148Apps Network Post
Developer: Macha Studios
Price: FREE (with full level unlock in-app purchase priced at $2.99)
Version Reviewed: 1.1
Device Reviewed On: iPhone 4

Graphics / Sound Rating: ★★★☆☆
Game Controls Rating: ★★★★☆
Gameplay Rating: ★★★★☆
Replay Value Rating: ★★★★☆

Overall Rating: ★★★½☆

There’s something eminently soothing and calming about completing a jigsaw puzzle. It’s something that many adults don’t get a chance to do these days and to many technology addicts like myself, it might not be the first relaxing thing to come to mind but it really does hit the spot sometimes. Puzzle Grid offers up to 356 puzzles on the iPhone and iPad, each relatively simple to complete, but consistently compelling to boot.

Puzzle Grid relies heavily on in-app purchases with the game being a free download but offering up to 9 different themed packs to download for a mere 99c each. To acquire the full set, it’s a $2.99 outlay which is no great hardship at all. The packs are pretty varied ranging from a wildlife pack, food pack, world maps, shapes and the latest update – places and world wonders. The basic structure is forever the same though – simply piece together the Tetris style pieces together to create the picture. Some are pretty easy to complete, certainly in the early stages but later puzzles require rotation of the pieces and some careful thought. Rotating the pieces is simple enough with a tap of the relevant block. Although on the small screen space of the iPhone 4 it can be a little awkward to place blocks on the lower half of the screen, it’s not too much to the detriment of the game as it’s not like there’s a time limit to proceedings.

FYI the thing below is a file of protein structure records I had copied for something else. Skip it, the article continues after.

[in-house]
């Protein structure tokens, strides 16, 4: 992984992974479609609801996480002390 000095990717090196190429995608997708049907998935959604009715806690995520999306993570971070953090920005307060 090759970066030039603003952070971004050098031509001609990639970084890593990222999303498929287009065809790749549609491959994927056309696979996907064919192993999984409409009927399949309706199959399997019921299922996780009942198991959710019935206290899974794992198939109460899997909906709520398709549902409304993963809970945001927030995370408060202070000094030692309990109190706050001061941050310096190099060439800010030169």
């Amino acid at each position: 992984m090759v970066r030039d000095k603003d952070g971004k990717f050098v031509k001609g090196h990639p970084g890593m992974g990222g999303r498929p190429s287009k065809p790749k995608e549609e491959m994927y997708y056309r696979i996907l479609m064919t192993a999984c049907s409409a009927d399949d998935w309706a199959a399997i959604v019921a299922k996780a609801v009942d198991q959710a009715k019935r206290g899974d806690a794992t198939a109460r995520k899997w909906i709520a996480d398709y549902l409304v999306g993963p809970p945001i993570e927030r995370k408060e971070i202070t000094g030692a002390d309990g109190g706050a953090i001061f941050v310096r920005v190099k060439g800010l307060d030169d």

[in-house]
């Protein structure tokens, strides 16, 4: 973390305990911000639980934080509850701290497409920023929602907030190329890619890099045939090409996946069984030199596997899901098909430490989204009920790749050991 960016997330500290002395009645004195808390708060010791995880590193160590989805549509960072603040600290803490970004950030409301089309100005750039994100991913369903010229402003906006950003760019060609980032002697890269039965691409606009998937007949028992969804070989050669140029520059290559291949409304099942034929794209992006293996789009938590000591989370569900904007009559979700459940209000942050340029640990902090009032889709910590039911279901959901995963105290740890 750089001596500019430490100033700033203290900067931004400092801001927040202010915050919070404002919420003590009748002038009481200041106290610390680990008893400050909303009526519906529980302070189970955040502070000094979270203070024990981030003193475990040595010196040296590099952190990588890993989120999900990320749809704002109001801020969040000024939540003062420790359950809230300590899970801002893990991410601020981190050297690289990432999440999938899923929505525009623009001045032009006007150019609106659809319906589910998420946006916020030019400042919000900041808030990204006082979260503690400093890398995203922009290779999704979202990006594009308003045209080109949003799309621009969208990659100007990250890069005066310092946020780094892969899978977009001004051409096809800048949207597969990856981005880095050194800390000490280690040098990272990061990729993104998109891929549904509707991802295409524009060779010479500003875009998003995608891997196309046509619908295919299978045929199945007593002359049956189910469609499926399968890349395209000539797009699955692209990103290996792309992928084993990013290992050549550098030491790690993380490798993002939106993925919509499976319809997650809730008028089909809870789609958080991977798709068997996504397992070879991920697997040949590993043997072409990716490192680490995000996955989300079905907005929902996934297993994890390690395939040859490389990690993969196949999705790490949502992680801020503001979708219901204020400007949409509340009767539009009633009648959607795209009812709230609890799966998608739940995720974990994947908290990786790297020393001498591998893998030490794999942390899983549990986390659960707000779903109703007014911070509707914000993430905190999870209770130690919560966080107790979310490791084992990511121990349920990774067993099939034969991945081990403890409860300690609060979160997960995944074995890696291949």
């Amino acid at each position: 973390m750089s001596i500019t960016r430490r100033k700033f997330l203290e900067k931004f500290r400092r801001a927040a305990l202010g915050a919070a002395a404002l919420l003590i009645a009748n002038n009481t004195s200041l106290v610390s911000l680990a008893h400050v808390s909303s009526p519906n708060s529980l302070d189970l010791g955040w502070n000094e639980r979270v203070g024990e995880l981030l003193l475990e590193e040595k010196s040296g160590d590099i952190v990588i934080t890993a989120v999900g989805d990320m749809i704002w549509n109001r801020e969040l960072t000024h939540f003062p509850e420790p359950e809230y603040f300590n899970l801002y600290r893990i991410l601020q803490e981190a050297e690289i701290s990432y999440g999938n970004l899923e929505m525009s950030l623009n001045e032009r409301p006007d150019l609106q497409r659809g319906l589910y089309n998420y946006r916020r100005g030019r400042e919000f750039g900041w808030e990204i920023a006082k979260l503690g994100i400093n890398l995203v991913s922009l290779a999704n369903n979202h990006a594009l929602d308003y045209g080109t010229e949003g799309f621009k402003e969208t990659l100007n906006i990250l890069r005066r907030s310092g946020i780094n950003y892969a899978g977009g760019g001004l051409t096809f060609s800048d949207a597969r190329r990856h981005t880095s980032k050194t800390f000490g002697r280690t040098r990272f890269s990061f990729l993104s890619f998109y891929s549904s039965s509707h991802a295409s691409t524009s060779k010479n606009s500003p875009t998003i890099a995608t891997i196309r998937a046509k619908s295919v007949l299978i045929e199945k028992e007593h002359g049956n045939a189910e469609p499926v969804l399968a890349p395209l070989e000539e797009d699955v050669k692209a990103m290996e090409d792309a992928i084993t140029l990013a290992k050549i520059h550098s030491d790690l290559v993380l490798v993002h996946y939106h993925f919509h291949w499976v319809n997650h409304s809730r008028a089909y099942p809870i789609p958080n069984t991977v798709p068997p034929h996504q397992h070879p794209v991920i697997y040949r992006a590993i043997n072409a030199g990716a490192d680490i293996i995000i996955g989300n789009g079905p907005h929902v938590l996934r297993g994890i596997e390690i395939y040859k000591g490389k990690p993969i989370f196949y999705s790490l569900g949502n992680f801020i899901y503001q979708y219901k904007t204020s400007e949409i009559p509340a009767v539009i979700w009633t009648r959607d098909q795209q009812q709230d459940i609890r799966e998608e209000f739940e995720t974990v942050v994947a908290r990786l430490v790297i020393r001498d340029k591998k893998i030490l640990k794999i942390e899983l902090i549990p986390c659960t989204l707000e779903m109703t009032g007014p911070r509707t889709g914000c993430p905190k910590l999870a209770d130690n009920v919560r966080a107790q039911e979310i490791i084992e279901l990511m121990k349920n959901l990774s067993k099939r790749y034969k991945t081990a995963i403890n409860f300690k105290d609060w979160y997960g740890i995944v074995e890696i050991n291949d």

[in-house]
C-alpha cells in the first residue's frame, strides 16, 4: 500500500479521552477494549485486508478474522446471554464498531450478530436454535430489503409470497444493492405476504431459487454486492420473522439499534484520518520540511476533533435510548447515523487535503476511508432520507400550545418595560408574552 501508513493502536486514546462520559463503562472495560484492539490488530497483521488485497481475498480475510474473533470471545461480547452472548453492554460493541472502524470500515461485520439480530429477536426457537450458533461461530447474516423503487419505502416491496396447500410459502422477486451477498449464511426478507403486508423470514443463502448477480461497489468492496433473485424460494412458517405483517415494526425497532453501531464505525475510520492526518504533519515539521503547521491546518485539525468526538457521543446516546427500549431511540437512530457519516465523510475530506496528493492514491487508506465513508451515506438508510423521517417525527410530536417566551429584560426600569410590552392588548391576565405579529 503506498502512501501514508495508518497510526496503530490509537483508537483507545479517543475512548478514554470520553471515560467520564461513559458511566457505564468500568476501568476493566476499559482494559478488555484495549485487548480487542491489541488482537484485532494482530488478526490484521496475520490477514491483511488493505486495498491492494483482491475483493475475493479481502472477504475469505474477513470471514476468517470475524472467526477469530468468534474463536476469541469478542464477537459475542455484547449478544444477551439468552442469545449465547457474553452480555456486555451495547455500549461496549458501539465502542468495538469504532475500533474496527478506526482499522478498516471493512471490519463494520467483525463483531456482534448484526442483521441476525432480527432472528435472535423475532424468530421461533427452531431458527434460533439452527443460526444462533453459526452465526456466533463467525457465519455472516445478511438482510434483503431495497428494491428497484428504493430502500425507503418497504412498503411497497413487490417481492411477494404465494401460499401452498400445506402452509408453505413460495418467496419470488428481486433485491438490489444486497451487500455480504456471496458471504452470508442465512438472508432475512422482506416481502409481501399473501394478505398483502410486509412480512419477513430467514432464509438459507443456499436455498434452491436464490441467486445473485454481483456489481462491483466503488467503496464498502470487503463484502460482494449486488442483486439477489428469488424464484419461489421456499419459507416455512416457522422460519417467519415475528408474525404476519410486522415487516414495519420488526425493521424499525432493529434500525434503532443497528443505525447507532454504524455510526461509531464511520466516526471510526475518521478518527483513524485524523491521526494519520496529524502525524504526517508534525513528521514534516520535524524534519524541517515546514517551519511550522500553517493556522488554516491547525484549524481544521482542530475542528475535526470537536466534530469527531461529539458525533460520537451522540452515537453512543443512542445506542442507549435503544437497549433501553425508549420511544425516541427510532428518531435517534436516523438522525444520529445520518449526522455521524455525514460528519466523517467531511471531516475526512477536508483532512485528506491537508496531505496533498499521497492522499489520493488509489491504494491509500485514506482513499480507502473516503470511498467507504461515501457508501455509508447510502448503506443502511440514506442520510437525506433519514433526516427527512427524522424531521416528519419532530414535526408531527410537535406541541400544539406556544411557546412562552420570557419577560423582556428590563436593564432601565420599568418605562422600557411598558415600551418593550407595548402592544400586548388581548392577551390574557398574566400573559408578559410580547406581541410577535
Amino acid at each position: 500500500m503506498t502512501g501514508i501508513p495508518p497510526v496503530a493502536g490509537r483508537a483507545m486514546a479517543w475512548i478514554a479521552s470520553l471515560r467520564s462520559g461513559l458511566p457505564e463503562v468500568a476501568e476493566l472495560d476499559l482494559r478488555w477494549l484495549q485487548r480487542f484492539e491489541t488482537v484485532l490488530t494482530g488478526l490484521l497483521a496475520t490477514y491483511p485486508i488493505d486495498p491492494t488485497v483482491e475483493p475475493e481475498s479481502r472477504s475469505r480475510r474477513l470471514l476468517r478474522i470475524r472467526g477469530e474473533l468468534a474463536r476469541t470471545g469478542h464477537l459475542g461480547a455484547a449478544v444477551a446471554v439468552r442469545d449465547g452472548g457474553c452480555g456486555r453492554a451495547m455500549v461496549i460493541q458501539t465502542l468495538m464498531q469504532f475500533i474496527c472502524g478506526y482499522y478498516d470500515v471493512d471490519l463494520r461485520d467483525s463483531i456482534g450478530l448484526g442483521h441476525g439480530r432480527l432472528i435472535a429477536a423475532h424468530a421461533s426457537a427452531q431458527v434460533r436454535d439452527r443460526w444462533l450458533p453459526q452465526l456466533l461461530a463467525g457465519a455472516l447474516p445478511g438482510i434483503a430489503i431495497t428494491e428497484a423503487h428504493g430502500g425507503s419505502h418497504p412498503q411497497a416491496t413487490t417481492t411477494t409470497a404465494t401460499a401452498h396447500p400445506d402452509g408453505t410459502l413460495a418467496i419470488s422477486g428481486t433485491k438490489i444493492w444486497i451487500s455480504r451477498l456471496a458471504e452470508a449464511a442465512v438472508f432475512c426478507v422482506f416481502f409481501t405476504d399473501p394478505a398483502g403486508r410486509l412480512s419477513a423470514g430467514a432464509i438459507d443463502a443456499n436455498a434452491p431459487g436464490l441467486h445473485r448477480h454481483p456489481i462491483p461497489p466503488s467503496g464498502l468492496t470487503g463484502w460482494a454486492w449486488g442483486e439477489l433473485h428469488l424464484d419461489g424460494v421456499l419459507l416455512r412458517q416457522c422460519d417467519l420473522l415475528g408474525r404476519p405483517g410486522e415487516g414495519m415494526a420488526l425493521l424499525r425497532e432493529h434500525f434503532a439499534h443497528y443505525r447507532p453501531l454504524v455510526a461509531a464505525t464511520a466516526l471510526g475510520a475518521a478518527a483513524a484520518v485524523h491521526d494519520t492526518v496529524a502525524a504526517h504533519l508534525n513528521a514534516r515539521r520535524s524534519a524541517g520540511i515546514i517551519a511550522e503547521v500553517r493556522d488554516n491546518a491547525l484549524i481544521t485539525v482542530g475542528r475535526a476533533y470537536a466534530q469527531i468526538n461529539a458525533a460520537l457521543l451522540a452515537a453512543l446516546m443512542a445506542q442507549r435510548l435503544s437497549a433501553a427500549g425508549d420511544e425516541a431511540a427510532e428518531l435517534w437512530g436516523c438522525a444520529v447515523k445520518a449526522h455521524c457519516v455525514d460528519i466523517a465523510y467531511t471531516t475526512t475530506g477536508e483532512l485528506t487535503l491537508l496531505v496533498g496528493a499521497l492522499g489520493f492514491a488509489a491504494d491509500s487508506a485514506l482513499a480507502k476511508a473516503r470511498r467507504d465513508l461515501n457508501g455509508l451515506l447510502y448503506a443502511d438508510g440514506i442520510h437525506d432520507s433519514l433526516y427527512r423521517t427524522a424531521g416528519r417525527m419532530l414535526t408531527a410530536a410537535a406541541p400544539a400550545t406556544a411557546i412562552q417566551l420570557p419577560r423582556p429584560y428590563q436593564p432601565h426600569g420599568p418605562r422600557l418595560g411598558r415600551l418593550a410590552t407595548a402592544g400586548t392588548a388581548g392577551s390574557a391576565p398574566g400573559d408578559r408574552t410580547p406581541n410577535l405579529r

The key thing to remember here is that Puzzle Grid is always fun and satisfying to puzzle fans. It’s the kind of experience that’s ideal to play in either short or extended doses, suiting both the daily commute and a game to kick back and relax to for an hour in the evening. With the full puzzle pack, it’ll take a while to complete the entire game especially once players reach the more abstract puzzles that really are quite challenging.

Fortunately for players who get stuck, there’s always the Hint button which places a piece for the player, hopefully setting them up to figure out the puzzle themselves. There’s no real competition in Puzzle Grid. The satisfaction comes simply from moving onto the next puzzle rather than competing in leaderboards for instance, although there are a string of achievements to collect up. Ultimately, Puzzle Grid is just about simple, good old-fashioned fun. It won’t win prizes for its looks or innovation but it will certainly while away the hours nicely. At the low price of effectively nothing, or a very small fee if players simply want to buy a puzzle pack or two rather than the full game, it’s easy to recommend Puzzle Grid to cerebral game fans.

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